Steve Salerno said...

Ron: Point taken. Still, to be held up as metaphor for the sticking points in the national political's quite something.

Steve Salerno said...

P.S. I can already see Rush smirking as he drops the Obama comment into a little file folder and says to himself, "Next time I renew, I ask for $250 million..."

Elizabeth said...

Like Ron, I too think that the Obama's Limbaugh mention was meant to symbolize the mentality and not single out the man. But, oh yes, Rush is enjoying the attention immensely (and sweating a lot more than usual, from both excitement AND fear). It's been reported that, as of yesterday, his ego has swollen to twice the size of his body (and it continues to grow, if you can imagine that; we may see an unannounced solar eclipse in the days to come.)

There have been several commentaries already along the lines of OBAMA VS. LIMBAUGH PART 1! (cue ominously sounding music here). Rush himself fuels the fire:

"He's obviously more frightened of me than he is Mitch McConnell. He's more frightened of me, then he is of say, John Boehner, which doesn't say much about our party," Limbaugh said.

Limbaugh today planned to unveil his own bipartisan plan to "resolve the fight over the stimulus package."

"I think Obama wants me to fail," Limbaugh said. "President Obama, by telling you and the elected Republicans in Washington to not listen to me because I am not how things get done in Washington, he has said that he wants me to fail.

Wooo-hooo! "(Obama) obviously FRIGHTENED OF ME!!!" It's clear that the two titans go head to head in their fight to eliminate each other. It's a rivalry of mythic proportions. Now that Rush plans to "unveil his own bipartisan plan to resolve the fight over the stimulus package," there is no telling how the fight may end. Unidentified White House sources have reported that Obama has been shaking in his loafers and taking Valium at night to help him sleep. Don't miss THE ULTIMATE MORTAL COMBAT: LIMBAUGH VS. OBAMA, PART 2.

You gotta give it to Rush, he knows how to entertain. :)

Jen said...

Re: "...why I lied in my post of January 19."

Here is my interpretation, Steve. You are as determined to talk about race as you are to avoid talking about it.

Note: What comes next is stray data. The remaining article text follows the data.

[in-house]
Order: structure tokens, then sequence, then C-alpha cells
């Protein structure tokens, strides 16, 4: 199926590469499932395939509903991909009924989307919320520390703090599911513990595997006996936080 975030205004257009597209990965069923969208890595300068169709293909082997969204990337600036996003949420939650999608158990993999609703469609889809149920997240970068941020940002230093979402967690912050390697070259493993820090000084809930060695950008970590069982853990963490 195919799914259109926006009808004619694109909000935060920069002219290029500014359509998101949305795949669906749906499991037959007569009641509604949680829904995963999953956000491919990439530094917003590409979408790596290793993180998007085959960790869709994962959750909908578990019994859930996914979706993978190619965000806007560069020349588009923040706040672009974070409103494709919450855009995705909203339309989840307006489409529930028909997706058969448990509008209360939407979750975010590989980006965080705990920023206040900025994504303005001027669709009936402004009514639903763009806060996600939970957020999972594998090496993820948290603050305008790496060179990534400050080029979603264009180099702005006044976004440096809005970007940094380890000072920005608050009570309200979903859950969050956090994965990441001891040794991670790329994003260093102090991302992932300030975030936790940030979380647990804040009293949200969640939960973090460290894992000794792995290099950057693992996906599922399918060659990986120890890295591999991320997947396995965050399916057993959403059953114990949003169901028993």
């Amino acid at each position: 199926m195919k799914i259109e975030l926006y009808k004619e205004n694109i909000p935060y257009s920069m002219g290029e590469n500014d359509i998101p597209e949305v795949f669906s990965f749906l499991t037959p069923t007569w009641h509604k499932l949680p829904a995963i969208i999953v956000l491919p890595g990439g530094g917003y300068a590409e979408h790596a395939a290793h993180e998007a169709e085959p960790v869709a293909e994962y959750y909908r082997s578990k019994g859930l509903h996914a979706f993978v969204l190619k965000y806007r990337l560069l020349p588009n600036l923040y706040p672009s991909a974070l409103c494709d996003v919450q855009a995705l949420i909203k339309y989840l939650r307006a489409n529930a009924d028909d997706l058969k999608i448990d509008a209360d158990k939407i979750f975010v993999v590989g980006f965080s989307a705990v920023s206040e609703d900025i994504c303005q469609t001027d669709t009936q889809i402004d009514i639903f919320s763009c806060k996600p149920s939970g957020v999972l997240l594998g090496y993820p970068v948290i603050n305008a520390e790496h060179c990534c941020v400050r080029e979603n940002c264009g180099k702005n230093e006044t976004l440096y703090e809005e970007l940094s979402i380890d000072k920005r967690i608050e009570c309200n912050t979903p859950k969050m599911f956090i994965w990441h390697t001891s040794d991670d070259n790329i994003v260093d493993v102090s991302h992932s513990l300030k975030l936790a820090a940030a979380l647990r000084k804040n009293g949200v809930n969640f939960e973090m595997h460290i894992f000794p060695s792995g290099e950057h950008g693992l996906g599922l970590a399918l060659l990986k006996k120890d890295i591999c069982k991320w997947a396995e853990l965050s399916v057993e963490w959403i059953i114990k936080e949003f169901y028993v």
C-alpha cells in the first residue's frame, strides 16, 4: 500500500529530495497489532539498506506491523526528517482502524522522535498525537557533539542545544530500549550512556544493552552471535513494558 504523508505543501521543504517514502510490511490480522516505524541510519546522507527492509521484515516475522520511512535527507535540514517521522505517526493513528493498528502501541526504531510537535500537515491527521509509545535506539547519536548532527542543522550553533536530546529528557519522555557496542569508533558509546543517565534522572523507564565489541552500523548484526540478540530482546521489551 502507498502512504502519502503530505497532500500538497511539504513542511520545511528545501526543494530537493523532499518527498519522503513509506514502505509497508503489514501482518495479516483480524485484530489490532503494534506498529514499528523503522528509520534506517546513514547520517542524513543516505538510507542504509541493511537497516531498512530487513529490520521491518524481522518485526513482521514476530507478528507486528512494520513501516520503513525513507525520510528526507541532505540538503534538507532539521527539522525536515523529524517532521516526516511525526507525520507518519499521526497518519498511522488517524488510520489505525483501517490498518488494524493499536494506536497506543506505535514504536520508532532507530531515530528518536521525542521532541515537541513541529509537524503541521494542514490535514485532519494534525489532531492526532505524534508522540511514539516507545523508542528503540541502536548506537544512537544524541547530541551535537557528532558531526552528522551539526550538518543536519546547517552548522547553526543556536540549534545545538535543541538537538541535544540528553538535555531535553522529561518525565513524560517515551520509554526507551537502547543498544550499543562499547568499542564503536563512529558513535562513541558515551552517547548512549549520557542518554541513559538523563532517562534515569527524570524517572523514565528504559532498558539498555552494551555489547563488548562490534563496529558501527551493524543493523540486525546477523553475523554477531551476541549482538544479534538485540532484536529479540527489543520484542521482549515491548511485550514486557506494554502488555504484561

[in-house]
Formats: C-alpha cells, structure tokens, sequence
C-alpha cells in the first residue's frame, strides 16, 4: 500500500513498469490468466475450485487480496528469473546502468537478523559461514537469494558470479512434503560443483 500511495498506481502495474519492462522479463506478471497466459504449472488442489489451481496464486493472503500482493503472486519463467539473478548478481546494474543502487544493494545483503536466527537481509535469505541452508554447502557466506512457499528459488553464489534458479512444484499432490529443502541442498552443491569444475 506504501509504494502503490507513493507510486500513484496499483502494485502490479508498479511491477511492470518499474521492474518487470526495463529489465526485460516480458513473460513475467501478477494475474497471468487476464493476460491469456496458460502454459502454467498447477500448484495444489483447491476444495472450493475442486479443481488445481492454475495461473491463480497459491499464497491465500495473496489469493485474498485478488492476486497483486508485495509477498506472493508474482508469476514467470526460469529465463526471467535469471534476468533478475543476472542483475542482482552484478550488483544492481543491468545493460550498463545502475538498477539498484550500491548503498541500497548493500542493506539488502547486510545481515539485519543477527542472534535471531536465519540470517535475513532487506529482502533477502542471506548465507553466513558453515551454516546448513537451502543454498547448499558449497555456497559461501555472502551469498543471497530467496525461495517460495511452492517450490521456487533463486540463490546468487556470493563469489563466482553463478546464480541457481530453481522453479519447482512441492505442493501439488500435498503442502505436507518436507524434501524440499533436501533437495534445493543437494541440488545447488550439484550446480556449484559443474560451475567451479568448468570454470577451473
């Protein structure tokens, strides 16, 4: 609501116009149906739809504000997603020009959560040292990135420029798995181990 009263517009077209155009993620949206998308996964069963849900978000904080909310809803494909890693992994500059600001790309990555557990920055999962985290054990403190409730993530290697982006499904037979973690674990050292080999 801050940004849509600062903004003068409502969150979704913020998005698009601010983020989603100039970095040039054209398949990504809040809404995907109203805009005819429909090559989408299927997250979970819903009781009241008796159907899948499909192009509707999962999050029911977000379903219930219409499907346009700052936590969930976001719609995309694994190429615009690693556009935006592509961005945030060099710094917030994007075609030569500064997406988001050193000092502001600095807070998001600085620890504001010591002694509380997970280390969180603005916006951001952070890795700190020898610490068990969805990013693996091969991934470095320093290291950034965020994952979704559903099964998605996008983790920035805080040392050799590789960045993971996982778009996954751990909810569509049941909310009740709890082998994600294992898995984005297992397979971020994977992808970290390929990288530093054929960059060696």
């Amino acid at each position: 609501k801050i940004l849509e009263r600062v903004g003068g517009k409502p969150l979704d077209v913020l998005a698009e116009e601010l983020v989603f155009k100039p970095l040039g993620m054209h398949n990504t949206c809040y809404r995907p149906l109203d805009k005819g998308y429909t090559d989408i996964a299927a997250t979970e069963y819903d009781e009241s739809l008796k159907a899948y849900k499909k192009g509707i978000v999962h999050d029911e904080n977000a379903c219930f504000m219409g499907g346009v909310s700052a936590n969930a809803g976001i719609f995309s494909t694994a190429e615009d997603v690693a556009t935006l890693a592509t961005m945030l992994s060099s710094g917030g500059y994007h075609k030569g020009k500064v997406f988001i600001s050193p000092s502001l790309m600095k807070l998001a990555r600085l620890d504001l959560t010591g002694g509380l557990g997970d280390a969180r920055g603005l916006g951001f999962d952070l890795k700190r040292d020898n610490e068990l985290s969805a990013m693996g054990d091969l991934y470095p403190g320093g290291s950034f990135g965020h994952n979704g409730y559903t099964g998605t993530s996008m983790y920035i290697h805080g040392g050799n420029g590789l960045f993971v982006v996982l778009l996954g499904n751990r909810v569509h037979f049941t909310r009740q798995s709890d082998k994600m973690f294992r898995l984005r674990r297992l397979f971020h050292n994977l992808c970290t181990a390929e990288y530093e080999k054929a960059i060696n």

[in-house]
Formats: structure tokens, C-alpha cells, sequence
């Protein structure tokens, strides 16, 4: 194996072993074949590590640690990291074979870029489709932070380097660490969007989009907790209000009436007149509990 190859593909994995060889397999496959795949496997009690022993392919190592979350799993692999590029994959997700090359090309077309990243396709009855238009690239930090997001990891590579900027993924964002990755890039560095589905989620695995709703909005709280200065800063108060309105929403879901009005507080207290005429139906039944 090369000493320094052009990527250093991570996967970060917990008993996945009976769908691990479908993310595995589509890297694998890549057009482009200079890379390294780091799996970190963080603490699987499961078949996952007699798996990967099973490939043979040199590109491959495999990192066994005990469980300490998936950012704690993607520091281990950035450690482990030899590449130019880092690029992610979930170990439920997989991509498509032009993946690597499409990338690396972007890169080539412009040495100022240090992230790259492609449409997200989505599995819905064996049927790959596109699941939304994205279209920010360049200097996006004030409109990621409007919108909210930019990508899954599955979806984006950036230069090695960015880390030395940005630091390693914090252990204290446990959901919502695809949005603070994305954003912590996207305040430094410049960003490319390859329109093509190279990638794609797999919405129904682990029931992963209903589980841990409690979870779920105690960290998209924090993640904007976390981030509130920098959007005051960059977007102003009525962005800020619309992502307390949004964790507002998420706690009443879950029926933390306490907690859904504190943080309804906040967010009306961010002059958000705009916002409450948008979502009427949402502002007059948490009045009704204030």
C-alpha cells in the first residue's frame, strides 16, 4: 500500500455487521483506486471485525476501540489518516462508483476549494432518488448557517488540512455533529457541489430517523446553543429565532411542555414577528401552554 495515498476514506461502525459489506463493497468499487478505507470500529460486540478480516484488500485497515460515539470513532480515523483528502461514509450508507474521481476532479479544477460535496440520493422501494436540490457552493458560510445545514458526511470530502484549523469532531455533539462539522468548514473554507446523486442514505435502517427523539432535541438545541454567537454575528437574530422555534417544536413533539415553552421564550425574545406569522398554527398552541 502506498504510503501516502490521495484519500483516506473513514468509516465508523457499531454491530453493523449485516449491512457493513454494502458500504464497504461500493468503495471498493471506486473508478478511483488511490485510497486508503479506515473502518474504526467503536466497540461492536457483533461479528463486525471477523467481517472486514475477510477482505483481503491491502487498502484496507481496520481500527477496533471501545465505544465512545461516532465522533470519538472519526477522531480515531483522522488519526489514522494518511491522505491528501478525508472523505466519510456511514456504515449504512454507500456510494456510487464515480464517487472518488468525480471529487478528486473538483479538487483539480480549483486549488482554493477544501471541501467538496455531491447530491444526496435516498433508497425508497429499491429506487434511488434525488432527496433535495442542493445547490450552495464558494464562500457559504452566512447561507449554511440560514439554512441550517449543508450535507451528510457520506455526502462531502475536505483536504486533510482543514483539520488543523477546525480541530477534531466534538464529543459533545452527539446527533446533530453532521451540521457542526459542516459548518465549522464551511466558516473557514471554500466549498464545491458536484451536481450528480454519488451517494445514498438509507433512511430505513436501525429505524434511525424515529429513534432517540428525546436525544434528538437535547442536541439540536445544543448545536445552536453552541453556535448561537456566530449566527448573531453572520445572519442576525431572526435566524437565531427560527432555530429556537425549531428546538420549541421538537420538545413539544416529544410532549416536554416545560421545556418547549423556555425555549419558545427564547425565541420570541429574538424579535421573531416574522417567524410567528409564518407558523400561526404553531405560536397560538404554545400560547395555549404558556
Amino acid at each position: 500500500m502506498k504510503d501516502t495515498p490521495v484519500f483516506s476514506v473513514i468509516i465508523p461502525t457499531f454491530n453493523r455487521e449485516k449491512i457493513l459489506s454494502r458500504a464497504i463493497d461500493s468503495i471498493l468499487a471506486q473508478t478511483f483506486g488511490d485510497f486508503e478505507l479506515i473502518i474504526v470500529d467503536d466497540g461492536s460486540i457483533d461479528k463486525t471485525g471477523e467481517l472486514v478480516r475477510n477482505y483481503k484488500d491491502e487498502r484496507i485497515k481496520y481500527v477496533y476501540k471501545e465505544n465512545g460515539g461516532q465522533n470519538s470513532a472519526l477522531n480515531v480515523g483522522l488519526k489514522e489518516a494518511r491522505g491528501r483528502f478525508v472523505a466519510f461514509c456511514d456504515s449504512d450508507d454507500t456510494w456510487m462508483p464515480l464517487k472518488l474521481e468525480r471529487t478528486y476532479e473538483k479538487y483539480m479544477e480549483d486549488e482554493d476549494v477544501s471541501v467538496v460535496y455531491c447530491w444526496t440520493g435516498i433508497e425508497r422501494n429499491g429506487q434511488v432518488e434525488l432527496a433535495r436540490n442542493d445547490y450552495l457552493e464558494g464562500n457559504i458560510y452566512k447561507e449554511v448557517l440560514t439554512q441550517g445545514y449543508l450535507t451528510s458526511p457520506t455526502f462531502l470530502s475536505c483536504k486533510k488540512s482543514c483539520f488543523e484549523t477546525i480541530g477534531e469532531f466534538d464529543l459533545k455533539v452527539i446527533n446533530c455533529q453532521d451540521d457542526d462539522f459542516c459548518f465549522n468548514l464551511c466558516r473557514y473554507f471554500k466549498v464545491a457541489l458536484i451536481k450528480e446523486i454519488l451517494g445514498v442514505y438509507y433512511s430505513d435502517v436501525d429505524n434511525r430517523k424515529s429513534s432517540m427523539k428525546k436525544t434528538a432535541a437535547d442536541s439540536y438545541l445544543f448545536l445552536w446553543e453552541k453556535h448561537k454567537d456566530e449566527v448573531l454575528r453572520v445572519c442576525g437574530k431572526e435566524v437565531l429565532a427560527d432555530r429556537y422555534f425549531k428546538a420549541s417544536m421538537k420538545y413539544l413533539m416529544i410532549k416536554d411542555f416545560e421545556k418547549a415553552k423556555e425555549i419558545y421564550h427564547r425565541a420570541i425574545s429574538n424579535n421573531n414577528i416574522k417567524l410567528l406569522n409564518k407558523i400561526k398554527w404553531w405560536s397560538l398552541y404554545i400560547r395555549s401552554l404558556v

Elizabeth said...

Cal, yes, it is exactly the kind of desperate manipulation that resulted in Palin for VP, IMO.

Now the new GOP chairman is showing his chops by assuring us that there is nothing wrong with the GOP.


Anon, the GOP chairmanship and Obama's cabinet are two different matters here, no?

And let's take a look -- no diversity?

Cal said...


I thought the same thing. Obama just increased Limbaugh's already gonzo ratings by invoking his name. I don't think Obama should have done it. And the stimulus package still is being voted primarily by party lines, despite Obama's offer of inclusion with the GOP.

Steve Salerno said...

Chad: Sorry to be getting back to your point so late. Believe me, as someone who devoted a significant part of his early life to jazz, I've thought about this too, and at length.

Despite the skew that we manifestly have, and that you describe accurately, it seems highly improbable to me that there could be a genuine genetic component to jazzmanship. I think there are two factors here. One is that--as was also true of boxing--jazz became a "way out" for groups stuck on the lower tiers of the social ladder. Boxing for many years has been dominated by blacks (though lately Caucasians of Russian and Eastern European extraction are challenging that dominance, as is also true in basketball). But before that, boxing was dominated by whatever group was having the most trouble breaking out of its caste: Irish, Italians, etc. Also, at least here in the U.S., the "black tradition" is very much a mix of minstrel and blues, dating back to Slavery. And jazz's roots in that music (in both the harmonic and thematic senses) are clear. It seems reasonable to me that if black kids grow up among jazz, they have more of an ear for it; in particular, they're more well-versed in its nuance than are whites, who may be able to study jazz in a formal sense, but lack the "street" background that makes, say, a Coltrane solo sound so much more, well, jazzier and authentic than a solo by his legions of white, career-sideman imitators.

After all, we can turn things around: Do you think there's something biological that makes white kids more likely to excel at heavy-metal?